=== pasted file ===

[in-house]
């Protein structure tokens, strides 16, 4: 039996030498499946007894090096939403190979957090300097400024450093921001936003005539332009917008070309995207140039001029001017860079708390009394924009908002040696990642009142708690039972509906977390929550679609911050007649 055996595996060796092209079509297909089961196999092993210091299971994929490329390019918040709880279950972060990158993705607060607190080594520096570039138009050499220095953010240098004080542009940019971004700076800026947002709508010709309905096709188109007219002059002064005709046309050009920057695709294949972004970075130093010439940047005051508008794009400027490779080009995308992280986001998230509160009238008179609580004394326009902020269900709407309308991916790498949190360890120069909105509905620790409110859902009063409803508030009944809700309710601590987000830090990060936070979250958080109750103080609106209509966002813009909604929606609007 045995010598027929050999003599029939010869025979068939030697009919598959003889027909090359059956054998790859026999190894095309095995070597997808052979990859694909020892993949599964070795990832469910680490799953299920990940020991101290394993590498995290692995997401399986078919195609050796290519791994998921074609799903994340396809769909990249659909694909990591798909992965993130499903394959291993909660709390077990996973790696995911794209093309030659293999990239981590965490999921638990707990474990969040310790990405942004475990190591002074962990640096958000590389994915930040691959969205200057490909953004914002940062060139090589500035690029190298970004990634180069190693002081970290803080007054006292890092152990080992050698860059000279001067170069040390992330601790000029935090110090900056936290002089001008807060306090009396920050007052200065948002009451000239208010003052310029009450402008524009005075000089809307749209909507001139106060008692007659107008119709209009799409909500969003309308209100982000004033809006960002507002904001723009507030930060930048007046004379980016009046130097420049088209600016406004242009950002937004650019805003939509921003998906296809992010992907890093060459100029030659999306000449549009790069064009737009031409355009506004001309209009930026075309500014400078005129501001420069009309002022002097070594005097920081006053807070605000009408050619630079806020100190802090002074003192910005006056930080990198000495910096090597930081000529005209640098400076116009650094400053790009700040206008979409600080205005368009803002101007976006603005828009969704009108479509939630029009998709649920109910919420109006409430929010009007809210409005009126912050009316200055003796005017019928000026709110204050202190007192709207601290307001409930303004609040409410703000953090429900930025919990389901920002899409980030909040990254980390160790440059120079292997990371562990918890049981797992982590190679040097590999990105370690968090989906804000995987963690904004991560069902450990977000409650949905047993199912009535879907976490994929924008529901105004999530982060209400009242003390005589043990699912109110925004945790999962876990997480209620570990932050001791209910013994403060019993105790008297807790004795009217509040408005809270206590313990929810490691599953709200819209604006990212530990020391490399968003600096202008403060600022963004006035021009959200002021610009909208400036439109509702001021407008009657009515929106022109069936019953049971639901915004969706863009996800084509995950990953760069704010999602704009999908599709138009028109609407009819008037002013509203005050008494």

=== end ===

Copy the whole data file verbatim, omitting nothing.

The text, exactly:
[in-house]
């Protein structure tokens, strides 16, 4: 039996030498499946007894090096939403190979957090300097400024450093921001936003005539332009917008070309995207140039001029001017860079708390009394924009908002040696990642009142708690039972509906977390929550679609911050007649 055996595996060796092209079509297909089961196999092993210091299971994929490329390019918040709880279950972060990158993705607060607190080594520096570039138009050499220095953010240098004080542009940019971004700076800026947002709508010709309905096709188109007219002059002064005709046309050009920057695709294949972004970075130093010439940047005051508008794009400027490779080009995308992280986001998230509160009238008179609580004394326009902020269900709407309308991916790498949190360890120069909105509905620790409110859902009063409803508030009944809700309710601590987000830090990060936070979250958080109750103080609106209509966002813009909604929606609007 045995010598027929050999003599029939010869025979068939030697009919598959003889027909090359059956054998790859026999190894095309095995070597997808052979990859694909020892993949599964070795990832469910680490799953299920990940020991101290394993590498995290692995997401399986078919195609050796290519791994998921074609799903994340396809769909990249659909694909990591798909992965993130499903394959291993909660709390077990996973790696995911794209093309030659293999990239981590965490999921638990707990474990969040310790990405942004475990190591002074962990640096958000590389994915930040691959969205200057490909953004914002940062060139090589500035690029190298970004990634180069190693002081970290803080007054006292890092152990080992050698860059000279001067170069040390992330601790000029935090110090900056936290002089001008807060306090009396920050007052200065948002009451000239208010003052310029009450402008524009005075000089809307749209909507001139106060008692007659107008119709209009799409909500969003309308209100982000004033809006960002507002904001723009507030930060930048007046004379980016009046130097420049088209600016406004242009950002937004650019805003939509921003998906296809992010992907890093060459100029030659999306000449549009790069064009737009031409355009506004001309209009930026075309500014400078005129501001420069009309002022002097070594005097920081006053807070605000009408050619630079806020100190802090002074003192910005006056930080990198000495910096090597930081000529005209640098400076116009650094400053790009700040206008979409600080205005368009803002101007976006603005828009969704009108479509939630029009998709649920109910919420109006409430929010009007809210409005009126912050009316200055003796005017019928000026709110204050202190007192709207601290307001409930303004609040409410703000953090429900930025919990389901920002899409980030909040990254980390160790440059120079292997990371562990918890049981797992982590190679040097590999990105370690968090989906804000995987963690904004991560069902450990977000409650949905047993199912009535879907976490994929924008529901105004999530982060209400009242003390005589043990699912109110925004945790999962876990997480209620570990932050001791209910013994403060019993105790008297807790004795009217509040408005809270206590313990929810490691599953709200819209604006990212530990020391490399968003600096202008403060600022963004006035021009959200002021610009909208400036439109509702001021407008009657009515929106022109069936019953049971639901915004969706863009996800084509995950990953760069704010999602704009999908599709138009028109609407009819008037002013509203005050008494």